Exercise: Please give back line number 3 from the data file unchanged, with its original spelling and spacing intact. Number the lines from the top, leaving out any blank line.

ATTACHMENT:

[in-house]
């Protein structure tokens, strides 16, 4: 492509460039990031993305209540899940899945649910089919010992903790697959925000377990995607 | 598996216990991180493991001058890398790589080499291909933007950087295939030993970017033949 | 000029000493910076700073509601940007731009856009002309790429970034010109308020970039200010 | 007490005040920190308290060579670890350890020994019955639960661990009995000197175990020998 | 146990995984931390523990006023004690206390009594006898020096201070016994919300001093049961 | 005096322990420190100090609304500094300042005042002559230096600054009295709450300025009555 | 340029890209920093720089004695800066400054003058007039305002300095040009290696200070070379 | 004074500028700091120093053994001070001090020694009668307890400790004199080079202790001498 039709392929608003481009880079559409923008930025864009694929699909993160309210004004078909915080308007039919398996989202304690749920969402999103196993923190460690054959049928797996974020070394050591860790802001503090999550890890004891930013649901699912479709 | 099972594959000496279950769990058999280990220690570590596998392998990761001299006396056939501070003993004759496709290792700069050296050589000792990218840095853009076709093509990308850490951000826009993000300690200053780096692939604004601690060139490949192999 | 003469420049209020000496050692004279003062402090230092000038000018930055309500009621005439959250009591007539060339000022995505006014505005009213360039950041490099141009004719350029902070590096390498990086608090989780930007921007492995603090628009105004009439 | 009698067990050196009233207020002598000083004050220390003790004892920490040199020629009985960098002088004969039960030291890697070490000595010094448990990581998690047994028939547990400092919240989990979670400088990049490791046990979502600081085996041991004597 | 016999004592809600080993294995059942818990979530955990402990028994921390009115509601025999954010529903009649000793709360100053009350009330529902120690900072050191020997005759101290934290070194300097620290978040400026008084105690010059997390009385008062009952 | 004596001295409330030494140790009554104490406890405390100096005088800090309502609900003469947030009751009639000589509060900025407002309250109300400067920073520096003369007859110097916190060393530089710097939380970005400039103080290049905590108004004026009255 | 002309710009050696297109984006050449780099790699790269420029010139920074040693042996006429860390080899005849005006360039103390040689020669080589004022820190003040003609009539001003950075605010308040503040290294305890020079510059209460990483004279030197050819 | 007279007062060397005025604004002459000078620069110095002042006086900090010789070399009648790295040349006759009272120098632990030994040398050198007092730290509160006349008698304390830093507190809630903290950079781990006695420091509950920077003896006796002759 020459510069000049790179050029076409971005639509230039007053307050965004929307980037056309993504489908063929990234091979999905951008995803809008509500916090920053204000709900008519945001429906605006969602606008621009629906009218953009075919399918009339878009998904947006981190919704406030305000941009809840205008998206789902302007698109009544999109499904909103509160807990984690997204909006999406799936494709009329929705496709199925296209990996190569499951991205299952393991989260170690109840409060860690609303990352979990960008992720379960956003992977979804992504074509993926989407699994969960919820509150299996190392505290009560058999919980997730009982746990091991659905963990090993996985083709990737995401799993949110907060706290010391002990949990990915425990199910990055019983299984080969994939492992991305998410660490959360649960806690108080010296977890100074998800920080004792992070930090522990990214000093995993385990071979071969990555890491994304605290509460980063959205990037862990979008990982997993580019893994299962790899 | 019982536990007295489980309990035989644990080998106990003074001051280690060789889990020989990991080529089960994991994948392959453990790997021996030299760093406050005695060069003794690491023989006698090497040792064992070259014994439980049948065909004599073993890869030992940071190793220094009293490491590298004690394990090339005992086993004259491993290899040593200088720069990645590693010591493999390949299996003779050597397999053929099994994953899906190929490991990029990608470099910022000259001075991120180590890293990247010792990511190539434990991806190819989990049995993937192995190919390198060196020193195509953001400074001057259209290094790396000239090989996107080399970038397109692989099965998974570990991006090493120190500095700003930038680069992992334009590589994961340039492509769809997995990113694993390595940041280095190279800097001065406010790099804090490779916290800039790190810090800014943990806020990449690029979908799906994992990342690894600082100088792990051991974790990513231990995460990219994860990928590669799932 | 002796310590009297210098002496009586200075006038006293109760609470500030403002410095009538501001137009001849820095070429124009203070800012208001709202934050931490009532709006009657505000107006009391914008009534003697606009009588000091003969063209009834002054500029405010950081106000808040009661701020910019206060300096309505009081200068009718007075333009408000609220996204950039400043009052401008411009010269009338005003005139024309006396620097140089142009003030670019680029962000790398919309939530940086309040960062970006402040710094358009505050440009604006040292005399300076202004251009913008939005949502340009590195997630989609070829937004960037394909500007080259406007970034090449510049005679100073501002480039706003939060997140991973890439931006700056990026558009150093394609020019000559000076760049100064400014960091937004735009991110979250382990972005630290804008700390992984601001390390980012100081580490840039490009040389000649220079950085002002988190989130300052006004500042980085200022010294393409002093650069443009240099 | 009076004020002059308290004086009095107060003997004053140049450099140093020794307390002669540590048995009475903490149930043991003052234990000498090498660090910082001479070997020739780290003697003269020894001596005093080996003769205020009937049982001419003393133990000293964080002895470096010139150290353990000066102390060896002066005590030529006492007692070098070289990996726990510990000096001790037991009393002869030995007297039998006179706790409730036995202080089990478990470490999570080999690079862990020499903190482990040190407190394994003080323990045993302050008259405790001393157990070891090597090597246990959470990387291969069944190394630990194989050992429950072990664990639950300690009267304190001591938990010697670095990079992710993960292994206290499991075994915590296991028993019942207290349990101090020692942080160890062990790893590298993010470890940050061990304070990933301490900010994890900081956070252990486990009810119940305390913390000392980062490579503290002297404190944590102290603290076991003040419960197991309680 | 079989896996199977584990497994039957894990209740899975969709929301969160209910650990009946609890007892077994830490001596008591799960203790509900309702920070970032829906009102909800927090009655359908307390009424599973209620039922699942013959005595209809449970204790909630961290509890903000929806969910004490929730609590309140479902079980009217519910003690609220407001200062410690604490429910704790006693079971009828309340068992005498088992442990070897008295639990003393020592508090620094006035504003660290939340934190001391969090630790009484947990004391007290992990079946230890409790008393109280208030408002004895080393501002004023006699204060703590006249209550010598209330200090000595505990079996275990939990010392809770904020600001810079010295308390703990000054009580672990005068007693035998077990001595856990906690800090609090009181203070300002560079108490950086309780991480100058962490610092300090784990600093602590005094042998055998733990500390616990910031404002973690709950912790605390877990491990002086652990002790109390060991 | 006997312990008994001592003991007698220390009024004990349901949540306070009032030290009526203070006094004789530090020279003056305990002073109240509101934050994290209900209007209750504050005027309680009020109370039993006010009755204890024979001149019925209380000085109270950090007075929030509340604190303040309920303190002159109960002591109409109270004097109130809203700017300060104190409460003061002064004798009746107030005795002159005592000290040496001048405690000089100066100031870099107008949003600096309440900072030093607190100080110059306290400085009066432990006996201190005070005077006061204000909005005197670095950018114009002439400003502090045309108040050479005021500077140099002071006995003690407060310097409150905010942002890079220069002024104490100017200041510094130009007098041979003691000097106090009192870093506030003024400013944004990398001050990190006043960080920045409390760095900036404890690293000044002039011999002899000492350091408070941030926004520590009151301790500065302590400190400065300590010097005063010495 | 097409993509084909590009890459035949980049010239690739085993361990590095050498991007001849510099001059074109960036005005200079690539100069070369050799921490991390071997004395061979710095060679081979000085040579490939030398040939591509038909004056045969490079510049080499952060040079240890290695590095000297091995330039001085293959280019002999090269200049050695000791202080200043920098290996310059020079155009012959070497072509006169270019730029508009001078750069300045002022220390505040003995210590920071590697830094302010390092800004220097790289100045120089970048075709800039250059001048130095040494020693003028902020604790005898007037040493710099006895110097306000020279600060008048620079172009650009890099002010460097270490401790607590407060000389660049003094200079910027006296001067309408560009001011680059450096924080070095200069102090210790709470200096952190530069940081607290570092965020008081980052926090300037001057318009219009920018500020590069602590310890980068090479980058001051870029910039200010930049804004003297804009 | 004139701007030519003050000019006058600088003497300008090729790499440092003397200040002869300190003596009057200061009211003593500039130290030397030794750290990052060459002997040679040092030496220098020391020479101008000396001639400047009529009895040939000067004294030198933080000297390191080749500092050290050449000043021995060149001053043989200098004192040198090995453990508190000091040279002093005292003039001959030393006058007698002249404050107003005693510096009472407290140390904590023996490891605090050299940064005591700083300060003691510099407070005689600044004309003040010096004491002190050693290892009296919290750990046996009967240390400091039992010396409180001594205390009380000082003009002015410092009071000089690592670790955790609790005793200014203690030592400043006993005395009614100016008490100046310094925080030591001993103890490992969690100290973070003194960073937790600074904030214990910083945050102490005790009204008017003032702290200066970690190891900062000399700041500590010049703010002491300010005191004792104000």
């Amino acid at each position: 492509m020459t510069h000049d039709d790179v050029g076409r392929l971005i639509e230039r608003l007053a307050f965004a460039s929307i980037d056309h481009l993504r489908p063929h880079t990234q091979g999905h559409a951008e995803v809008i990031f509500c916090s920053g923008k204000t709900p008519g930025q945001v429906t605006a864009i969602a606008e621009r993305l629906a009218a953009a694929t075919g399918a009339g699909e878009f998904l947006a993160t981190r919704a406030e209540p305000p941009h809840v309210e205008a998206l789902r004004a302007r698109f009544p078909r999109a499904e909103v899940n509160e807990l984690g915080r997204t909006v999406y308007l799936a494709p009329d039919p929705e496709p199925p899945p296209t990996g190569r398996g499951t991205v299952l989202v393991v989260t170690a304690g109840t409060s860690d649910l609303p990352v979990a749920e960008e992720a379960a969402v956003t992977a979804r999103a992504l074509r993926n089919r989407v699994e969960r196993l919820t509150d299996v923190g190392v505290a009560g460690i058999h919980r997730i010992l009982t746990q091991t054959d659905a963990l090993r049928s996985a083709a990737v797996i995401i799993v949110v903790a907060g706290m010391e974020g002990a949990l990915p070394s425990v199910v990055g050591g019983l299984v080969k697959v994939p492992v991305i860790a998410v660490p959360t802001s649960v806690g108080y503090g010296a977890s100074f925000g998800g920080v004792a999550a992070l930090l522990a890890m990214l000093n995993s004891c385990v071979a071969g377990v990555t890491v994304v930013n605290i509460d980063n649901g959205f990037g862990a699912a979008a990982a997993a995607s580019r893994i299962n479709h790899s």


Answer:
């Amino acid at each position: 492509m020459t510069h000049d039709d790179v050029g076409r392929l971005i639509e230039r608003l007053a307050f965004a460039s929307i980037d056309h481009l993504r489908p063929h880079t990234q091979g999905h559409a951008e995803v809008i990031f509500c916090s920053g923008k204000t709900p008519g930025q945001v429906t605006a864009i969602a606008e621009r993305l629906a009218a953009a694929t075919g399918a009339g699909e878009f998904l947006a993160t981190r919704a406030e209540p305000p941009h809840v309210e205008a998206l789902r004004a302007r698109f009544p078909r999109a499904e909103v899940n509160e807990l984690g915080r997204t909006v999406y308007l799936a494709p009329d039919p929705e496709p199925p899945p296209t990996g190569r398996g499951t991205v299952l989202v393991v989260t170690a304690g109840t409060s860690d649910l609303p990352v979990a749920e960008e992720a379960a969402v956003t992977a979804r999103a992504l074509r993926n089919r989407v699994e969960r196993l919820t509150d299996v923190g190392v505290a009560g460690i058999h919980r997730i010992l009982t746990q091991t054959d659905a963990l090993r049928s996985a083709a990737v797996i995401i799993v949110v903790a907060g706290m010391e974020g002990a949990l990915p070394s425990v199910v990055g050591g019983l299984v080969k697959v994939p492992v991305i860790a998410v660490p959360t802001s649960v806690g108080y503090g010296a977890s100074f925000g998800g920080v004792a999550a992070l930090l522990a890890m990214l000093n995993s004891c385990v071979a071969g377990v990555t890491v994304v930013n605290i509460d980063n649901g959205f990037g862990a699912a979008a990982a997993a995607s580019r893994i299962n479709h790899s």